Dealing with Mold
In the most humid months of the year finding mold in your home is not uncommon. It is recommended by Health Canada to clean up mold quickly to avoid health risks, regardless of mold species, along with addressing the underlying causes. While professionals can test the number of mold spores in the air and the type of mold, this is not usually required. There are mold spores all around us most of the time, indoors and out. Concentrations of mold spores vary greatly from day to day and different people have different sensitivities to it.
Canada Mortgage and Housing Corporation (CMHC) classifies mold amounts like this:
SMALL: 1 to 3 patches, each less than 10 square feet.
MODERATE: more than 3 patches or patches of up to 32 square feet.
EXTENSIVE: patch(es) larger than 32 square feet (seek professional advice)
If you find small or moderate amounts of mold, clean the surface with water and dish detergent(wear rubber gloves and a dust mask), then find the underlying cause.
Factors which influence the growth of mold:
The most important factor is the amount of moisture in the air, along with temperature, air circulation and light.
Most molds thrive at warmer temperatures. When combined with high levels of humidity, temperatures of 70 to 75° F will cause mold to develop.
Air circulation will help prevent mold growth as circulation helps control moisture levels through evaporation. Using a HVAC (heating/ventilation/air conditioning) system can solve all these problems. If no HVAC available fans can be installed to improve air circulation. They are best placed near outside walls and close to floor level. Portable dehumidifiers can be used for localized problems. Although you can invest in several units, portable dehumidifiers tend not to be as effective in large spaces as a centralized HVAC system with humidity control.
Sunlight generally inhibits mold growth. University of Florida Institute of Food and Agricultural Sciences mold information page says: Open the drapes in order to let sunshine in the room and leave the bedroom doors open in order to help air circulation.
The Virginia State Library observed a direct connection between the rate of mold growth and the presence of light during several outbreaks in its libraries between 1978 and 1980. It was found that more light meant lower growth rates.
Room by Room
Research done at the University of Florida indicates that although mold can (and does) occur in every room in the house, bathrooms, closets and bedrooms are areas that most commonly experience mold problems. Here are some tips from experts to control mold in each room of your home.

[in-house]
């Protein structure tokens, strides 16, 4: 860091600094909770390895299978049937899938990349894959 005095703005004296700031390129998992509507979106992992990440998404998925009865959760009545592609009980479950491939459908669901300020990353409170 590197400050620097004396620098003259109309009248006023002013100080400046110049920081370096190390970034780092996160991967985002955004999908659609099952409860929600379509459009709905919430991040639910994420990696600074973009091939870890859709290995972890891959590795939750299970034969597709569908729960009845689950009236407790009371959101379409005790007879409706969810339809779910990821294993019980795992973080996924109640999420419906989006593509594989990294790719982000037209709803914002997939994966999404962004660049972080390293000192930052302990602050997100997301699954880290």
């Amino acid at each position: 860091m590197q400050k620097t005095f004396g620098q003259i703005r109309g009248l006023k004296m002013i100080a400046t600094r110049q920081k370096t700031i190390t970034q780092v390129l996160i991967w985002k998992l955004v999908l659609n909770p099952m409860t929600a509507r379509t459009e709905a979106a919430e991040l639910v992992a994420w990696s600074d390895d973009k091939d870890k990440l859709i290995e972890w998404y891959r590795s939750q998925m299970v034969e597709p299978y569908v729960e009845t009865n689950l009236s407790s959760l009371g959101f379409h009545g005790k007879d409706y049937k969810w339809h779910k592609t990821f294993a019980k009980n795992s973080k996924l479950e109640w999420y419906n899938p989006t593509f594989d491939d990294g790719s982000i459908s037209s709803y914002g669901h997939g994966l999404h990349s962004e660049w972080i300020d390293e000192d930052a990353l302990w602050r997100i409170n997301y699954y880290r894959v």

Many signs can indicate a bathroom moisture problem. Paint or wallpaper may be peeling. You may see water on windows or condensation on walls or toilets. Water may be seen dripping from vents. Keep bathrooms clean, even tiny amounts of soap scum or body oils from showering can support mildew growth.
Use cooler water for showers. Cooler showers put less moisture into the air and use less energy. Some people keep a window squeegee in their showers and take a minute or two after showering to squeegee excess water into the drain.
Use your exhaust fan to vent out humid air during and after your showers. Turn on your exhaust fan as soon as you start to shower, and allow it to run for about fifteen minutes after you finish. After that, turn it off; you do not want to bring too much outside air into the rest of the house.
If you are battling a serious mildew problem, you may want to carry wet towels to a rack in the garage or on the porch to dry.
Moisture can get into closets much more easily than it can come out. Anything damp you put into a closet, even a little moisture in shoes or clothing, can add to moisture problems.
If the closet is in the bathroom, keep the door closed when shower moisture is present.
Open shelving (plastic-coated wire) is best, it allows air circulation.
Many people like to sleep with their windows open. When the humidity is high, too much moisture can come in. Moisture is also produced when we breathe while we sleep.
Don’t open windows unless the outside air is dry.
Air must be circulated in the bedroom. If there is no return air duct in the room or if neither air conditioning nor heat is being used, the bedroom door should be left ajar at night.
Smoke and cooking oils can settle on walls and furnishings and provide a soil on which mold will grow; another reason to use that range hood exhaust fan.
Don’t over-water your plants, and watch for mould in plant pots.
If you rent, there is a limit to what you can do to correct mold problems. Landlords will normally help to deal with mold problems but information on dispute resolution in landlord/tenant issues is available if required:
In New Brunswick:
In Nova Scotia:
Selecting a mold free apartment:
Avoid basement apartments which tend to be damp.
Look for apartments with working kitchen and bathroom fans.
Avoid apartments with old carpets, or ask the landlord if carpet could be removed.